Vessel Within a Vessel
But it is Bosch’s sculptural work, and within that context, the “vessel within a vessel” concept that brought him to our spotlight at the 1997 AAW symposium in San Antonio.
The idea, of course, was to create the illusion of one form emerging from another. The technique came out of working with and studying under Lee Carter at Colorado State University. He taught and I think still teaches “bending” techniques. Lee, now an AAW board member, is retired from Colorado State University and conducts private workshops in all phases of woodtuming including “36 ways to chuck a piece of wood on the lathe.”
Talking about the process, Trent says, “The first step is to create the outer hollow form. Once I have achieved exactly the shape I want, I remove it from the lathe and carve and sand to create the “opening up from within” feeling. When I am pleased with the form of the outer vessel, the surface texture is created. This is done by a number of techniques from carving to indenting the wood. I do whatever is necessary to give the effect that I am looking for.
`Once I have the outer form, I’m able to visualize what the insert will look like. The insert is about 2-in.-larger than the opening in the hollow form. It is turned very thin, 1/16-in. or so. The insert is then boiled to plasticise the wood, which allows me to bend the piece enough to insert it into the vessel. Once in the vessel, I use a balloon to hold it up against the inside of the vessel. When the insert is dry, I can then glue it into place and remove the balloon giving me the seamless effect of a vessel within a vessel.”
Gimmick or Innovation?
I’ve heard someone say, someone who has not yet created an innovation of this magnitude in turning, “It’s really just a gimmick, this insert deal.” Yes, I guess that’s true. So is the pneumatic tire, the word processor and the airplane. This is not a gimmick. This is a breakthrough, an adaptation of a technique from another discipline. We don’t yet know where it will go or lead us. But we owe Trent our thanks for coming up with it and our thanks for his willingness to share with us how he does it. What we don’t owe him is a jealous put down.
Of the six bodies of “sculptural” work, the first is the Vessel of Illusion. In these pieces he uses two widely diver gent types of wood for contrast and tension. The Kailee Series is an extension of the Vessel of Illusion series. However here we see more. We see the process of creation, the emergence from within of something new, clean, innocent. The texture and coloration on the outside of the vessel represents the mother, a little spent and worn from the gestation and birthing process. It was inspired by the birth of Kailee~ his oldest daughter. And this series will evolve and grow as Kailee evolves and grows.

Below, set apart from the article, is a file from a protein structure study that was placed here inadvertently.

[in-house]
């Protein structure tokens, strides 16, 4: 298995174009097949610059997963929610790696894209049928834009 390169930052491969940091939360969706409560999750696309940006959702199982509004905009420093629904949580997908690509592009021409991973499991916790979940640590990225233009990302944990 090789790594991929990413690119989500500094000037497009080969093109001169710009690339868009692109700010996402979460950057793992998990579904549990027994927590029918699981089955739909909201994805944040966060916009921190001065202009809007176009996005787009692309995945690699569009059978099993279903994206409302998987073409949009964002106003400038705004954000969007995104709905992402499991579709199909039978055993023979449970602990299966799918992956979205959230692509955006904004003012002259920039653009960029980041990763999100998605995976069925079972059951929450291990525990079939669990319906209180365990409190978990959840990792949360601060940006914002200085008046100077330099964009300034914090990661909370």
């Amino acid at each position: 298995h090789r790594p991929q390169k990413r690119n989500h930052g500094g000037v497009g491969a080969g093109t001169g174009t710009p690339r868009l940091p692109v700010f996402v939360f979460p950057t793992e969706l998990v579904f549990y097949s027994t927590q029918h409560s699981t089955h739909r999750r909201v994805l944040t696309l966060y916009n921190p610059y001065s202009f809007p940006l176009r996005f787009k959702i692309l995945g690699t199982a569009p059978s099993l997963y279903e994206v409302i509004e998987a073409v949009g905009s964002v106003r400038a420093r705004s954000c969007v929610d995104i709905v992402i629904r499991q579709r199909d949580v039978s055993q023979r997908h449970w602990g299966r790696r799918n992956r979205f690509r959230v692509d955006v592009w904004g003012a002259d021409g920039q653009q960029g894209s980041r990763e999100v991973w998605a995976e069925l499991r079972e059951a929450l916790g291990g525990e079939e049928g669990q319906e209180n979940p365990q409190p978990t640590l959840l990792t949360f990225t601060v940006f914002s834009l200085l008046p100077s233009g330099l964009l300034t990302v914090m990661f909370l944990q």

The Sienna Series has the outward appearance of a vessel within a vessel. It is not. It is one piece of wood, turned, hollowed, carved and textured. It is clearly Bosch expressing himself as he expressed himself in the Vessel of Illusion series. Here he has named the body of work after his second daughter, Sienna. And here the exterior is less beaten, less distorted. More a weathered appearance, created by sand blasting. The pieces seem to flow languidly with the grain. Sienna’s birth was easier than Kailee’s.
This series too will be ongoing just as Sienna will be emerging through life’s passages. The Carved Rim Series attempts to lead the eye out of the center opening to the edge of the rim and from there out into the surrounding area. This surrounding area is as much a part of the sculpture as the space within a vessel or bowl is a part of the sculpture.
The Wonder of Creation
All four of these series are indelibly Bosch. They are elegant, full of tension, and filled with the wonder of creation. The developmental ones, Vortex and Treden hold nothing but promise.
More about Trent. He is male-model handsome, 6-ft. 4-in. tall and at peace with himself. He’s ambitious, financially ambitious. He has the temerity to think that a wood turner can make a living, a really good living and more, from turning wood. I made my living in marketing, so I challenged him to explain how he could do that as we drove to the Denver airport in a swirling snowstorm. He convinced me and I’m not easy.
As I said at the outset, the most striking thing about Trent Bosch is that he is going to get there. And he’s going to do it honestly and decently. Trent is an artist willing to put out there for all of us to see “his expression of his world.” He is also an inspiration.
Ken Keoughan is a writer and turner in Friendship, ME, and a contributing editor for American Woodturner